With the passage of a new law, which is aimed at combating climate change, France has become the first country in the world to completely ban disposable plastic cups, plates and other utensils.
The law will come into force in 2020 by which time all disposable dishes sold in France will have to be made of biologically sourced materials that can be composted, The Associated Press reported.
While environmentalists are thrilled at ban, European leading food-packaging manufacturers say that the measures violate European Union laws on the free movement of goods, CNN reported. Pack2Go Europe, a Brussels-based organisation representing European packaging manufacturers, is asking the European Commission to take action against France.
Eamonn Bates, the secretary general of Pack2Go Europe, has said that there is no proof that bio-sourced utensils are any safer. "My members are not against bio plastics or new products. But the industry does oppose them being imposed for certain applications especially when the life-cycle analysis shows that there is no environmental basis for doing so," he said.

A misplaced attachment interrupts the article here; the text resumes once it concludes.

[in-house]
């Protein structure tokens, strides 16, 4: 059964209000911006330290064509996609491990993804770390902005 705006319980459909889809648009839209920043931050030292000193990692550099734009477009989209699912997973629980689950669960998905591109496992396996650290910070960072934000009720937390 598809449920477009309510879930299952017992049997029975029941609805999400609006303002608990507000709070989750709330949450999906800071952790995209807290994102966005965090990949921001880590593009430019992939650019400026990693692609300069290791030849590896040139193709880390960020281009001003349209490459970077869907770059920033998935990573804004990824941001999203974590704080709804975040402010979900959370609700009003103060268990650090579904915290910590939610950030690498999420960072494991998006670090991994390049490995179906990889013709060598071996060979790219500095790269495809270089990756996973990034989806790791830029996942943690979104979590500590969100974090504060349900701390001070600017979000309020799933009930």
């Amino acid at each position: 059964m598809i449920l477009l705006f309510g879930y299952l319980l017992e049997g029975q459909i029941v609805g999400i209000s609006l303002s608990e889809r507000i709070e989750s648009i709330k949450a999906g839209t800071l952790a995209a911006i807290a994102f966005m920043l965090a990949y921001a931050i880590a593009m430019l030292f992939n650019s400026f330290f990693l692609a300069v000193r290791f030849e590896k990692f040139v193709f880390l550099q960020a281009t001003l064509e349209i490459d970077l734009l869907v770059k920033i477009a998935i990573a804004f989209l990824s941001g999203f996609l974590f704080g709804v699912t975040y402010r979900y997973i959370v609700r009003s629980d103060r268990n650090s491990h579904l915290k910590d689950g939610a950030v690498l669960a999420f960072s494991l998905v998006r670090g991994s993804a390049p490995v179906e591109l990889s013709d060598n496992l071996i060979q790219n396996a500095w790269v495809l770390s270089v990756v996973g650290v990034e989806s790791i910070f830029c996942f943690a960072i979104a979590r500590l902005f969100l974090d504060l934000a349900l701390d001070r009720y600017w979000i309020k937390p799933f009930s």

Earlier this year, France had banned plastic bags. Several countries including Bangladesh, China, South Africa, Kenya, and Morocco as well as some states in the United States have either banned very thin plastic bans or banned plastic bags entirely.
More than four billion plastic bags are thrown away each year.
Earlier this year, Karnataka became the first state in India to ban all plastic products.
The notification reads: "No shopkeeper, vendor, wholesale dealer, retailer, trader, hawker or salesman shall use plastic carry bags, plastic banners, plastic buntings, flex, plastic flags, plastic plates, plastic cups, plastic spoons, cling films and plastic sheets for spreading on dinning table irrespective of thickness including the above items made of thermacol and plastic which use plastic micro beeds."
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